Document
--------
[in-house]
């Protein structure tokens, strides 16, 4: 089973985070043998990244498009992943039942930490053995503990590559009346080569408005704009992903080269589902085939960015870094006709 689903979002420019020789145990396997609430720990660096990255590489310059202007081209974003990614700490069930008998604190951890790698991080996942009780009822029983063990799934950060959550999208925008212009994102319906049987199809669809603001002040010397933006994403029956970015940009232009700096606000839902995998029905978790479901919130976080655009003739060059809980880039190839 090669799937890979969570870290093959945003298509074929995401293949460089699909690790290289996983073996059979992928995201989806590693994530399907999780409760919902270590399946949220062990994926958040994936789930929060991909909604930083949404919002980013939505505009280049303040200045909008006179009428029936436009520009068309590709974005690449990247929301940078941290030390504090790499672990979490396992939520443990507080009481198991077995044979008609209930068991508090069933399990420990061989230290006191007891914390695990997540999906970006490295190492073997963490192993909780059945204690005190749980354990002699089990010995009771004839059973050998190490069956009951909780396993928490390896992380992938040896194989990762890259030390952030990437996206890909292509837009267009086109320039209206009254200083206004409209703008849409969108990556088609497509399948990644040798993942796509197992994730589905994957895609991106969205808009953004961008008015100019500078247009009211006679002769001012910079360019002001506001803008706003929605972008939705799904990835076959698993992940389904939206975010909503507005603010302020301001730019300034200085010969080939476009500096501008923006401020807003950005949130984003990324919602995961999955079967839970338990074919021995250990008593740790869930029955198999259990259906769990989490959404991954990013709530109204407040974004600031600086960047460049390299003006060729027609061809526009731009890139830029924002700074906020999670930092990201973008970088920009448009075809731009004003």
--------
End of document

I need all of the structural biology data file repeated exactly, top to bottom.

[in-house]
């Protein structure tokens, strides 16, 4: 089973985070043998990244498009992943039942930490053995503990590559009346080569408005704009992903080269589902085939960015870094006709 689903979002420019020789145990396997609430720990660096990255590489310059202007081209974003990614700490069930008998604190951890790698991080996942009780009822029983063990799934950060959550999208925008212009994102319906049987199809669809603001002040010397933006994403029956970015940009232009700096606000839902995998029905978790479901919130976080655009003739060059809980880039190839 090669799937890979969570870290093959945003298509074929995401293949460089699909690790290289996983073996059979992928995201989806590693994530399907999780409760919902270590399946949220062990994926958040994936789930929060991909909604930083949404919002980013939505505009280049303040200045909008006179009428029936436009520009068309590709974005690449990247929301940078941290030390504090790499672990979490396992939520443990507080009481198991077995044979008609209930068991508090069933399990420990061989230290006191007891914390695990997540999906970006490295190492073997963490192993909780059945204690005190749980354990002699089990010995009771004839059973050998190490069956009951909780396993928490390896992380992938040896194989990762890259030390952030990437996206890909292509837009267009086109320039209206009254200083206004409209703008849409969108990556088609497509399948990644040798993942796509197992994730589905994957895609991106969205808009953004961008008015100019500078247009009211006679002769001012910079360019002001506001803008706003929605972008939705799904990835076959698993992940389904939206975010909503507005603010302020301001730019300034200085010969080939476009500096501008923006401020807003950005949130984003990324919602995961999955079967839970338990074919021995250990008593740790869930029955198999259990259906769990989490959404991954990013709530109204407040974004600031600086960047460049390299003006060729027609061809526009731009890139830029924002700074906020999670930092990201973008970088920009448009075809731009004003």